International Whaling CommissionScientists rebuke New Zealand over lack of protection for Maui's dolphins
For the third year in a row, the Scientific Committee of the International Whaling Commission (IWC SC) deliberated on the urgent need to protect New Zealand’s Critically Endangered Maui’s dolphins. The Committee emphasized that current protection measures fall significantly short of recommendations made by the IWC in 2012, 2013 and reiterated its extreme concern about the ongoing decline of this tiny population. It’s the end of a love affair with New Zealand for many – including the scientific community. Read more about the IWC's urgent call for action to save Maui's dolphins.
IWC Scientists rebuke New Zealand over Maui's dolphins
We're holding our breath because William Trubridge's big day has arrived. In a few hours, William will try to go where no man has gone before: 102 meters down into the ocean and back to the surface on a single breath without help from weights or flippers. And what's more, William will not just attempt this world record to push his own boundaries to the very limit, he will also be diving to raise awareness about Maui's and Hector's dolphins. GO WILL!!! Read more
It's all going down today for world record freediver and Maui's and Hector's dolphin champion William Trubridge
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SAVE OUR MAUI'S DOLPHINS!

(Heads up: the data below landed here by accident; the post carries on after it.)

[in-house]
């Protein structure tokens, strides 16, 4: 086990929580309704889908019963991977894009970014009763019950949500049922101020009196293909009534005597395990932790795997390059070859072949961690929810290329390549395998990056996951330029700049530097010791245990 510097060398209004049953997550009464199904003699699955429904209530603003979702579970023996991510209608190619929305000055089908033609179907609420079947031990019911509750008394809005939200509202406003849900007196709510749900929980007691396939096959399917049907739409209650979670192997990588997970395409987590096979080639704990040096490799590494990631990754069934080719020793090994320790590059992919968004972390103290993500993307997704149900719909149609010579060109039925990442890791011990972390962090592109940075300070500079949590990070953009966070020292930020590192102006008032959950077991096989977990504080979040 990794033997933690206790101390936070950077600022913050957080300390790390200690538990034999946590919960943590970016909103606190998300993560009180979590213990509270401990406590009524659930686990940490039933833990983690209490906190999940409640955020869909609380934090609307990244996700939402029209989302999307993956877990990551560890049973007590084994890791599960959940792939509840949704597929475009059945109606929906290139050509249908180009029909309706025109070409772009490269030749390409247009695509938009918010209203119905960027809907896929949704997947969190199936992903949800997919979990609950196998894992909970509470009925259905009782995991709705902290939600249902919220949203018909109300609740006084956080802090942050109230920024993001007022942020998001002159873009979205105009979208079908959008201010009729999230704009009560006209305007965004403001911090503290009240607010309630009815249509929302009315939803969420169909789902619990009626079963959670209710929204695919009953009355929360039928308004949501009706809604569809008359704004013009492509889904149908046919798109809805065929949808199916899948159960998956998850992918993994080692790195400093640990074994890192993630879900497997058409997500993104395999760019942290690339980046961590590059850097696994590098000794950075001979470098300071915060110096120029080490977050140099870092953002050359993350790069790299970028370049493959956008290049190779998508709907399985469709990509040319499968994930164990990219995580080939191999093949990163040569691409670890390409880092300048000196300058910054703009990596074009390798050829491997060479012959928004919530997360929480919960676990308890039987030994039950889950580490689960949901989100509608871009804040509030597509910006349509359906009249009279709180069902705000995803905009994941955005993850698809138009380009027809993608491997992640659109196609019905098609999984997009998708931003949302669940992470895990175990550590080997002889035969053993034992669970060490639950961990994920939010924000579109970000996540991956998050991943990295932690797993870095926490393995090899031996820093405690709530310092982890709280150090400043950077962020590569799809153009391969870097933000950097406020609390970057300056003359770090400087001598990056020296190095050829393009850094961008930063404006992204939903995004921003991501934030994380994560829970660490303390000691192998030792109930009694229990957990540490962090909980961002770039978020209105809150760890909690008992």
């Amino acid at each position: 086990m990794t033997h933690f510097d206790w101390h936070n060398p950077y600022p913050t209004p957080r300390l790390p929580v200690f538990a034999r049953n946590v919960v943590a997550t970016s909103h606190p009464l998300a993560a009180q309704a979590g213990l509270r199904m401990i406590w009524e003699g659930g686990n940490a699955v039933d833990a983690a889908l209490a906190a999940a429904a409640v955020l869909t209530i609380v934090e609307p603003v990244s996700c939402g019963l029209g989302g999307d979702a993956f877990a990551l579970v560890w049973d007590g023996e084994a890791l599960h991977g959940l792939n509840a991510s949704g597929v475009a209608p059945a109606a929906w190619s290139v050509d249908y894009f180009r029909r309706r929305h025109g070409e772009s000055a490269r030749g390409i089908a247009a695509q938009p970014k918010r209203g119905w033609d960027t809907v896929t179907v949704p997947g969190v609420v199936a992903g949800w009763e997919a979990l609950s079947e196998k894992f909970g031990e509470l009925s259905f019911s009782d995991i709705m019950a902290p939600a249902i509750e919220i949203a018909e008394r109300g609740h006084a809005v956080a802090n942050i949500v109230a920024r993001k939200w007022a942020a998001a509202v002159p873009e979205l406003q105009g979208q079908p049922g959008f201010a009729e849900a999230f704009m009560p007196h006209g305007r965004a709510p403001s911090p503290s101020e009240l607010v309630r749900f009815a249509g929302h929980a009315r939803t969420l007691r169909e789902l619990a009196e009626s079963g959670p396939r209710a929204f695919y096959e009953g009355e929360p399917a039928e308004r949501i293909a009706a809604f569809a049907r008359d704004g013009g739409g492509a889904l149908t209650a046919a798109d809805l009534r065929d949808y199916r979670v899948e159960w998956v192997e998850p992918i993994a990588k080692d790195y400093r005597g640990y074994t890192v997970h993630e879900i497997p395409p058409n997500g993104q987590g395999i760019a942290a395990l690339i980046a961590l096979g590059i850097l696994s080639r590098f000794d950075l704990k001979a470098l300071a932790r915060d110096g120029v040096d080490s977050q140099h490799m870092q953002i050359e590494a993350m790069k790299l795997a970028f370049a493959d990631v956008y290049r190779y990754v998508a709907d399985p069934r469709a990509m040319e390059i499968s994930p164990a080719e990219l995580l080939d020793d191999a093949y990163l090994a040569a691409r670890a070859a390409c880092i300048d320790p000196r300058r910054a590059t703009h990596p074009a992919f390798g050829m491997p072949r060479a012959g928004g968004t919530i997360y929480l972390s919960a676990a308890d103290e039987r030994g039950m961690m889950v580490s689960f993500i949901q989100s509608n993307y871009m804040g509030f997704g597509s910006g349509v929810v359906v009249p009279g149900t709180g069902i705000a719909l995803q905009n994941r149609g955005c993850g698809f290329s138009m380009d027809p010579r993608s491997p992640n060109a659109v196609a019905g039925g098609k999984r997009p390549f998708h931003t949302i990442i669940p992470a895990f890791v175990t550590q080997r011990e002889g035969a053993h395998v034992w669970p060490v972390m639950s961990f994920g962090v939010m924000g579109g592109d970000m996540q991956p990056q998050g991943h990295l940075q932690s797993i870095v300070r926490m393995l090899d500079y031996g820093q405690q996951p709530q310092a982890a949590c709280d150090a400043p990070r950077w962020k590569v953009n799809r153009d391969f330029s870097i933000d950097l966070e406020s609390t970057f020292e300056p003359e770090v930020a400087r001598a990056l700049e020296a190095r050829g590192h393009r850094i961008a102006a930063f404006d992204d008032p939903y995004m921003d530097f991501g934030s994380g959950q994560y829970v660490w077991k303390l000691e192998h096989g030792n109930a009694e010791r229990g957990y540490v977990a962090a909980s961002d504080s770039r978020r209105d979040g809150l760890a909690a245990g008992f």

That's the poignant message from these New Zealand kids. Please take two minutes to sign this urgent petition to save the last 55 Maui's dolphins against deadly fishing nets before it's too late. There isn't much time and this might be the last chance we get to turn their fate around.
A government appointed panel of nine experts estimated that each year 4.97 Maui's dolphins die as a result of fishing. One of the experts was Dr David Middleton from the NZ Seafood Industry Council (SeaFIC). At 0.3 dolphins/yr, his estimate was a little different from the rest of the panellists; 18 times lower to be exact. Not only that, but Dr M was also a lot more certain of his guess work than any of the other experts (see left axis of the graph below). If we disregard this 'outlier' , the panel's estimate comes to a staggering 5.3 dead Maui's dolphins due to fishing each year. Maui's dolphins can only sustain one death every 10--23 years. It doesn't take a math genius to work out that even Dr Middleton's outlandish 0.3 fishing related fatalities/year condemn Maui's dolphins to extinction. Way to go SEAFIC! This would be quite funny, if it wasn’t so desperate. In its review of how Maui’s dolphins should be protected, the NZ government has ignored these results and offered nothing that would stop their extinction.
Over 65,000 signatures are delivered to the New Zealand Parliament
urging effective protection of Hector's and Maui's dolphins
urging effective protection of Hector's and Maui's dolphins
Government Fails to Address Extinction Crisis
New Zealand's Minister of Primary Industries, David Carter, just released his long awaited decision on interim measures to protect the last 55 individuals, of what used to be a 1,000 strong population of Maui's dolphins. Disappointingly, the Minister's decision not only discounts the advice of experts, international conservation groups and tens of thousands of members of the public, it also ignores the strong recommendation of his colleage, the Minister of Conservation. Read more ...
Fishing with gill and trawl nets has devastated the dolphins to a tiny remnant population on the west coast of the country's North Island.